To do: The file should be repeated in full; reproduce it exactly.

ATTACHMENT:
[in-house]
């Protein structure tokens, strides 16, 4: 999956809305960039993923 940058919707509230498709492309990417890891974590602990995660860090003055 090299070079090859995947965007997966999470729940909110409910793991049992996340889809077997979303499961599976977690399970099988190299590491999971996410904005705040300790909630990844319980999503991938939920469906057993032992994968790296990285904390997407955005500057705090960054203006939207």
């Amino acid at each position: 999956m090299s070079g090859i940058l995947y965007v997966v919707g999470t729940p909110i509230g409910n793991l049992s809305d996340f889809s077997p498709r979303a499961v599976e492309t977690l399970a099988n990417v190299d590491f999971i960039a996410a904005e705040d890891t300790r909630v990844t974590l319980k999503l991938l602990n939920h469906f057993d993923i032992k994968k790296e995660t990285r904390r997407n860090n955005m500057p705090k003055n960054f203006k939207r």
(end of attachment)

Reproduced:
[in-house]
């Protein structure tokens, strides 16, 4: 999956809305960039993923 940058919707509230498709492309990417890891974590602990995660860090003055 090299070079090859995947965007997966999470729940909110409910793991049992996340889809077997979303499961599976977690399970099988190299590491999971996410904005705040300790909630990844319980999503991938939920469906057993032992994968790296990285904390997407955005500057705090960054203006939207």
């Amino acid at each position: 999956m090299s070079g090859i940058l995947y965007v997966v919707g999470t729940p909110i509230g409910n793991l049992s809305d996340f889809s077997p498709r979303a499961v599976e492309t977690l399970a099988n990417v190299d590491f999971i960039a996410a904005e705040d890891t300790r909630v990844t974590l319980k999503l991938l602990n939920h469906f057993d993923i032992k994968k790296e995660t990285r904390r997407n860090n955005m500057p705090k003055n960054f203006k939207r």